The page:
In an On-Demand World, Retailers Must Refine E-Fulfillment

The key ways retailers can refine e-fulfillment is by providing convenience, having the right delivery partners in place and communicating the various delivery options to customers.

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E-fulfillment is the future of transportation. Consumers are shopping online now more than ever, meaning there’s a higher likelihood they choose delivery to receive their items. Gone are the days of limited delivery options, as consumers can now pick down to the day when they’d like to receive their items.

As consumers continue to turn to eCommerce for their shopping necessities, retailers must respond to their expectations for quick, convenient delivery. For example, a majority 90% of consumers believe deliveries should take fewer than five business days. To acquire new customers and retain loyal ones, retailers must innovate and fine-tune their e-fulfillment processes. The key ways retailers can refine e-fulfillment is by providing convenience, having the right delivery partners in place and communicating the various delivery options to customers. 

Provide Customers Convenience 

To effectively manage e-fulfillment, retailers must position their inventory in the right places. Inventory optimization ensures that items can be delivered quickly and on time to consumers. It’s important for retailers to evaluate the different processes involved in inventory management, given recent supply chain issues, including scarcity of raw materials and products, as well as labor shortages that can slow down the movement and transportation of items.

A retailer’s initial steps towards improving inventory positioning involves understanding the movement on their inventory. For example, what items sell the most, and where are they located? How does this differ by city, or state? With this knowledge, retailers can then evaluate how to bring those items closer to the end consumer and deliver the item on time.

For example, fans may be in high demand in Southern states, where the weather is warmer, compared to Northern states. Stocking these fans in warehouses or stores in Southern states keeps the item closer to consumers, ensuring faster, more convenient deliveries. What’s more, delivery is expensive, especially for larger, bulkier items: say, window units as compared to floor fans. Getting them closer to consumers can make delivery much more cost-effective for retailers.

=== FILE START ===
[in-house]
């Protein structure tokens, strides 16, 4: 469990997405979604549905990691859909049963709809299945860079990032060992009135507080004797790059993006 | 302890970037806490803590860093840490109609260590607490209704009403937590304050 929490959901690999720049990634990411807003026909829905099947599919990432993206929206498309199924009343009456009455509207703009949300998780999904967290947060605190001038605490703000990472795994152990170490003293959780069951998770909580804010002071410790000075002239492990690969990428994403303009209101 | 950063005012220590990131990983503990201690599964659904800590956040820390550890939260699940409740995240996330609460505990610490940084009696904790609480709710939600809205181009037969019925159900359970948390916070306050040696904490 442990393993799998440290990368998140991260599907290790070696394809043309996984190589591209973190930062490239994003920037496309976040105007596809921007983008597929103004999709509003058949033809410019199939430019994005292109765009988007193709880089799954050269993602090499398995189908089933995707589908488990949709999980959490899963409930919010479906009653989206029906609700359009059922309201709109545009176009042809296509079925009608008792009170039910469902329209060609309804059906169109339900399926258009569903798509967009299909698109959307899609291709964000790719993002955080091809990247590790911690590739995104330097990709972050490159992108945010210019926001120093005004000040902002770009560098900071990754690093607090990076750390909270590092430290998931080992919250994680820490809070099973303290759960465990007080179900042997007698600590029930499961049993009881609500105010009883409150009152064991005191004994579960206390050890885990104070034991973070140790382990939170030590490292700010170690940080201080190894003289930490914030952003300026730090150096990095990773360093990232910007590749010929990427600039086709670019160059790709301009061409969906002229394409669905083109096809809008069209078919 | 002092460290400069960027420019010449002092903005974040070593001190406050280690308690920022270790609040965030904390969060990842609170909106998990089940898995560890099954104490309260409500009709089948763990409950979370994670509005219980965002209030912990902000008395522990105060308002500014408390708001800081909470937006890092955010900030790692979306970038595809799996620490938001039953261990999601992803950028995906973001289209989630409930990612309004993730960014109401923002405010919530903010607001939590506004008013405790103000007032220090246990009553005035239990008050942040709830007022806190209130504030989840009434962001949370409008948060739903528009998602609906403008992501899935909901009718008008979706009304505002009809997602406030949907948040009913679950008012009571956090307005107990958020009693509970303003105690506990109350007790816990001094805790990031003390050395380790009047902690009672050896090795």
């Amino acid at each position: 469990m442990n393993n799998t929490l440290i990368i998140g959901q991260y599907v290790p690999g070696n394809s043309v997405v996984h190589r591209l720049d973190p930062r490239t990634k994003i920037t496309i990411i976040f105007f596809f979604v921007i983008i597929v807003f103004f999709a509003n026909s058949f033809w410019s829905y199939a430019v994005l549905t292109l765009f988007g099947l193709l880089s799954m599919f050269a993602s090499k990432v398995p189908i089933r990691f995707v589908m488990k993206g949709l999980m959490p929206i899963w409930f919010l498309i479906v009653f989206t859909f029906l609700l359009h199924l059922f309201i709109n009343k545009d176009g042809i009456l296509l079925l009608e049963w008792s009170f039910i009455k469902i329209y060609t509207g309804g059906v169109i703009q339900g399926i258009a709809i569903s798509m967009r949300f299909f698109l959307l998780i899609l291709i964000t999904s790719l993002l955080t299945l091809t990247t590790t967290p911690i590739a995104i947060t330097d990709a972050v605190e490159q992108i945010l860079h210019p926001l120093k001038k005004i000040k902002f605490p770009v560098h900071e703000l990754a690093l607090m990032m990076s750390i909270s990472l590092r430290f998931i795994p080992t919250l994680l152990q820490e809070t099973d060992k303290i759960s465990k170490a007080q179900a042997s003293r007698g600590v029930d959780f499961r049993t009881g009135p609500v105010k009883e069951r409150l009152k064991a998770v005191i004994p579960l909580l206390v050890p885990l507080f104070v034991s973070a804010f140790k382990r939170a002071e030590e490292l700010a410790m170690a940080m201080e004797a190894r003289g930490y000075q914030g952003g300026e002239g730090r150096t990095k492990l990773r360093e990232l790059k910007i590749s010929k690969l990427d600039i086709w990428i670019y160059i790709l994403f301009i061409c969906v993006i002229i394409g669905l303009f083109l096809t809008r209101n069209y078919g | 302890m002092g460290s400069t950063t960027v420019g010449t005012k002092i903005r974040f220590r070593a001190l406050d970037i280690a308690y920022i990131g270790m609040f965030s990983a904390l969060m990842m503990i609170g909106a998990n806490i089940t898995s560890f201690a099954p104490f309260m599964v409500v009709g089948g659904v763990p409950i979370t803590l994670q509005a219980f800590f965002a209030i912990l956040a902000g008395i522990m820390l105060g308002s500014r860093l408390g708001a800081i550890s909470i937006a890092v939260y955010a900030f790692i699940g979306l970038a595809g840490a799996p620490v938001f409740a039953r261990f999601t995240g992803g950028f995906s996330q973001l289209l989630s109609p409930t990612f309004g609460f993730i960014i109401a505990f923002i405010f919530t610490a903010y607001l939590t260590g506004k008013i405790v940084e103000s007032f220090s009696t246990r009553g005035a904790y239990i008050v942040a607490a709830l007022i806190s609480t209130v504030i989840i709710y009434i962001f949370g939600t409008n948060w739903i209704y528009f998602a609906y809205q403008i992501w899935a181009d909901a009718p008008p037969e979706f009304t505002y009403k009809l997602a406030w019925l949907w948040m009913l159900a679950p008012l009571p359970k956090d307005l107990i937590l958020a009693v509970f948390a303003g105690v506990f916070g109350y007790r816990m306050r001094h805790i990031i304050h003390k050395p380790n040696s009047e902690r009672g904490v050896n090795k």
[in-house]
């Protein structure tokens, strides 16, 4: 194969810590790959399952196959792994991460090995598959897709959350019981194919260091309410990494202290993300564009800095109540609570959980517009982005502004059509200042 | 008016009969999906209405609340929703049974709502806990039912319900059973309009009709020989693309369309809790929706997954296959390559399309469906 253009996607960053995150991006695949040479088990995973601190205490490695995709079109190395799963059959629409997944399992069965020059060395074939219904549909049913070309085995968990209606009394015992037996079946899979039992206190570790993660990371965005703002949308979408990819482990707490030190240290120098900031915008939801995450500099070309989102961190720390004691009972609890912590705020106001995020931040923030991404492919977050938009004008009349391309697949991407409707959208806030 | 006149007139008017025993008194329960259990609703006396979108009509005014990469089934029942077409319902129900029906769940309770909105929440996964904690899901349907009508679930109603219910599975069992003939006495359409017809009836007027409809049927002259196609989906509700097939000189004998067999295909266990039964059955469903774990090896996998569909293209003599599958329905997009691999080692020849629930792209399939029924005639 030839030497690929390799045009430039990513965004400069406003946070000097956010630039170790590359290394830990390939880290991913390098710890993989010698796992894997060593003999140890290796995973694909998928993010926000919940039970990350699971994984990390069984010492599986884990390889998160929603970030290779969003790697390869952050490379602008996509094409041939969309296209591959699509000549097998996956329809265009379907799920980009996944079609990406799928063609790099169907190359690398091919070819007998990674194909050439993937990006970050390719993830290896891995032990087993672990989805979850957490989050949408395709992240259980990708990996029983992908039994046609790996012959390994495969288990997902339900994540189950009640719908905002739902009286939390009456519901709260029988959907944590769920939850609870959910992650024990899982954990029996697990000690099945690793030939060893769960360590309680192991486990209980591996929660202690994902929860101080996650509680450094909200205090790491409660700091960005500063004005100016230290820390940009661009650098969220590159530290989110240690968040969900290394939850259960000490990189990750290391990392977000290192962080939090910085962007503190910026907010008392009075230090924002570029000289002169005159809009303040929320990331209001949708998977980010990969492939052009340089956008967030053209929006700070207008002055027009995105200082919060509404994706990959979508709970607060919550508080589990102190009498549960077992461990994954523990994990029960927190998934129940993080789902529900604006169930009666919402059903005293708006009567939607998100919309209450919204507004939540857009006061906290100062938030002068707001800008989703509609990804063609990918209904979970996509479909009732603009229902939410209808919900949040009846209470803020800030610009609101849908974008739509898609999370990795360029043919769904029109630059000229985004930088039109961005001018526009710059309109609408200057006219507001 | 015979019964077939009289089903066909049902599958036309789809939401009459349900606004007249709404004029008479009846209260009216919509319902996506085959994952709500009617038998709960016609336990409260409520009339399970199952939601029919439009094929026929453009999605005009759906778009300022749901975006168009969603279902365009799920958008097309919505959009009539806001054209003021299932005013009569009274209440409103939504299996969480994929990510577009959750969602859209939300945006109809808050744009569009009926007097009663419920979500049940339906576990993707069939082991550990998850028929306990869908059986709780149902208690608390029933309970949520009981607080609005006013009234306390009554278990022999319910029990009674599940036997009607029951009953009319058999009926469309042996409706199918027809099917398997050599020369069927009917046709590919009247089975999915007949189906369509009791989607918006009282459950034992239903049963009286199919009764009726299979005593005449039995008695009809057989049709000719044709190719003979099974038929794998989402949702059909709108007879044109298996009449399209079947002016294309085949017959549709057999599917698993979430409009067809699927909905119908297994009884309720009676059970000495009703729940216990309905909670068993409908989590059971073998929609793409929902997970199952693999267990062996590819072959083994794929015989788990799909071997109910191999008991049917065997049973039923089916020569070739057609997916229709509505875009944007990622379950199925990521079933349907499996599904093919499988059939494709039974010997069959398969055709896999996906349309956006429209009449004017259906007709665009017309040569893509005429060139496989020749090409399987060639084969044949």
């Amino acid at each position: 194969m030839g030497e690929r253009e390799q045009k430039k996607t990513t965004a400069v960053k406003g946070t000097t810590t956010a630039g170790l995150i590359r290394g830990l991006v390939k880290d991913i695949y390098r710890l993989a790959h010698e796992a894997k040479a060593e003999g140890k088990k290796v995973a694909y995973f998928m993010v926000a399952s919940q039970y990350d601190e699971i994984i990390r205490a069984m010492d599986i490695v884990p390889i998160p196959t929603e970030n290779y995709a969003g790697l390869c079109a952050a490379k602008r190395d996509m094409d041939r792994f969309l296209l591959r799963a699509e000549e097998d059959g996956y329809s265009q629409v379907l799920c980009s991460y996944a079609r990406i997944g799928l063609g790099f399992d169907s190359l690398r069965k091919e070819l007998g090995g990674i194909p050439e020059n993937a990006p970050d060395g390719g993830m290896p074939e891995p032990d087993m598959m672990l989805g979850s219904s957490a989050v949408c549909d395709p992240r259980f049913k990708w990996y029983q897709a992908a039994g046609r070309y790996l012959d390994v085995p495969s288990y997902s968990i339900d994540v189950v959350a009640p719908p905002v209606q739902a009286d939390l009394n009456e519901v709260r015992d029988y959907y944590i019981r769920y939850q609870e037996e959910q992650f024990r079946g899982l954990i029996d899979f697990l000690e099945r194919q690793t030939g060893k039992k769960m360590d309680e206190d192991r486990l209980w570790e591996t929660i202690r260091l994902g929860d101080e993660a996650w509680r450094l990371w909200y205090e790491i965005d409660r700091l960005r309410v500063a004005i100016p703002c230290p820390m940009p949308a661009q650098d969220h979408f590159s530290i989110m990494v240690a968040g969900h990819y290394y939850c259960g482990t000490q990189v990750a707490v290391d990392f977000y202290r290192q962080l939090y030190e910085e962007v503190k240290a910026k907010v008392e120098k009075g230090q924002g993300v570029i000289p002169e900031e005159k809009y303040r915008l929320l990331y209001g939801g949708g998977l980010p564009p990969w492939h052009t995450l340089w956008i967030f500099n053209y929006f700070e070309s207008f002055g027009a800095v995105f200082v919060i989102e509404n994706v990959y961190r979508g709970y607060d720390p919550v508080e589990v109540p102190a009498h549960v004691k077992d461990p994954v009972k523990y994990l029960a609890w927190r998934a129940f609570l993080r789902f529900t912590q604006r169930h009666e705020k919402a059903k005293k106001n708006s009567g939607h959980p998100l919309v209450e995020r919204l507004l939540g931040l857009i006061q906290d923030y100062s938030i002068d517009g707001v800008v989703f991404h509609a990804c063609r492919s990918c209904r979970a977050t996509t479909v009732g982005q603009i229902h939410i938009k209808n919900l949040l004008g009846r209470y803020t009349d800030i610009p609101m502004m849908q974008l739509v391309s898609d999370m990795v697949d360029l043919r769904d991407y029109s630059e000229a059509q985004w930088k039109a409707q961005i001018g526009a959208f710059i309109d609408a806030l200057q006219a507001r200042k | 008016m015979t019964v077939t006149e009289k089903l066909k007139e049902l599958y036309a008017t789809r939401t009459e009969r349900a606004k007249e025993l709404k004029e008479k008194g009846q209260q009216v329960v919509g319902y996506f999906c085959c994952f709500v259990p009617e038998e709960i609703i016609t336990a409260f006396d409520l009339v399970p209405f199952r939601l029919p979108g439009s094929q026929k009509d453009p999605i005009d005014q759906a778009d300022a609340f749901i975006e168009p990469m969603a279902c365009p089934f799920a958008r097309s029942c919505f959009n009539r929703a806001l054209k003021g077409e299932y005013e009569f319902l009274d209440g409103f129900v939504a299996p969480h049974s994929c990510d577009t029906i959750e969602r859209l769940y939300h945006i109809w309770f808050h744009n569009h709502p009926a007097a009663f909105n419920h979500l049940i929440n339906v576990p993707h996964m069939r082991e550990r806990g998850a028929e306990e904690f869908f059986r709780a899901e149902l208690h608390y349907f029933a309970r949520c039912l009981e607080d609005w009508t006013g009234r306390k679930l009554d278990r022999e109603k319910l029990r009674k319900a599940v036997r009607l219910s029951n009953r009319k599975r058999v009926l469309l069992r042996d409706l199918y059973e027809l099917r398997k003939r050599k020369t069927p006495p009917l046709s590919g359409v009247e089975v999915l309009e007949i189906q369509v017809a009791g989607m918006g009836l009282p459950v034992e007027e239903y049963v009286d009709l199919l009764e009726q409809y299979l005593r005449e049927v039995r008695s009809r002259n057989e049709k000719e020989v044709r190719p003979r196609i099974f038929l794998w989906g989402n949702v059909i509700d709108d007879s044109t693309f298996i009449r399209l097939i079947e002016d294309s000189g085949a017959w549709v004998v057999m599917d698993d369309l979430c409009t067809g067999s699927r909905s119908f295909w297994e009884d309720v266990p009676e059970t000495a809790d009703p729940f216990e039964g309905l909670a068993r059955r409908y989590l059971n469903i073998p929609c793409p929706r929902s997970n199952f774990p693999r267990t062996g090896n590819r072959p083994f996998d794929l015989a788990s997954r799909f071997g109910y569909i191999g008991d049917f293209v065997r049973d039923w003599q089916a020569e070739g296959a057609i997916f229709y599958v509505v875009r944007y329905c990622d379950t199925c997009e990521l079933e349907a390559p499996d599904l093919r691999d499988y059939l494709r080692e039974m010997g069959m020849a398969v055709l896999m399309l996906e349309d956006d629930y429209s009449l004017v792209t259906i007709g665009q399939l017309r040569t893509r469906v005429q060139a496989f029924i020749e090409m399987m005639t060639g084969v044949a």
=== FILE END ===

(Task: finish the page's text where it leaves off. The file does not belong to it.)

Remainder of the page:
Bring On the Right Partners 

Retailers need to ensure they have a team who can execute e-fulfillment processes efficiently and meet their unique customer needs. For example, do customers want more insight into the location of their items during order processing? Do they want a notification when their delivery is en route? Do they want a professional, white-glove delivery? After identifying these unique traits, retailers can then look to a partner to elevate their operations. 

Let’s say a retailer is having trouble hiring delivery professionals with the right experience for last mile management. A delivery partner can provide the proper staff to assist with this. They can help retailers by already having a vetted team of delivery professionals who know best practices for successful last mile delivery execution. This can include how to handle particular items, knowing how to communicate with customers, if necessary, and ensuring on-time deliveries.

Today, customers can and should have access to features such as tracking their deliveries down to the hour or even minute. A resourceful partner that manages these delivery features can save retailers time and resources to allocate to other priorities – whether it’s with the right technology, delivery partner or both. As well, it will save customers the disappointment of not receiving their item at the expected time.

Communicate What’s Possible

Retailers must communicate with customers what to expect from the delivery process and any inventory changes. Notably, this should include informing them what items are in stock, what isn’t available and where to locate them. Supply chain issues, particularly its impact on inventory shortages, have made it even more important that retailers share this information with their customers. If customer expectations aren’t met, a retailer might wind up losing them altogether.

On the flip side, sharing what items are available and where can help set delivery expectations for customers. For example, if a customer is purchasing a new couch and sees that it is available in a store location or warehouse close to them, communicating their delivery options and any fees gives them a clear understanding of what to anticipate from their purchase. 

All customers want to know when to expect the item they ordered. They should have visibility into every step of the delivery process, as communication is the basis of brand trust and loyalty. Once they know what to expect from a retailer, the same quality and transparency can be expected with each purchase. 

Hone Into E-Fulfillment Strategy 

Online retailers like Amazon have set the bar high for eCommerce shopping and delivery experiences. As a result, there’s a constant expectation of fast or even same-day delivery options. But quick delivery doesn’t always mean the best quality or provide customers with everything they expect from a delivery. That’s why despite the heightened expectations around fast delivery, retailers must also provide high-quality, consistent deliveries to retain and acquire loyal customers. Retailers must hone their e-fulfillment strategy holistically and leverage existing aspects that provide their customers the best service possible.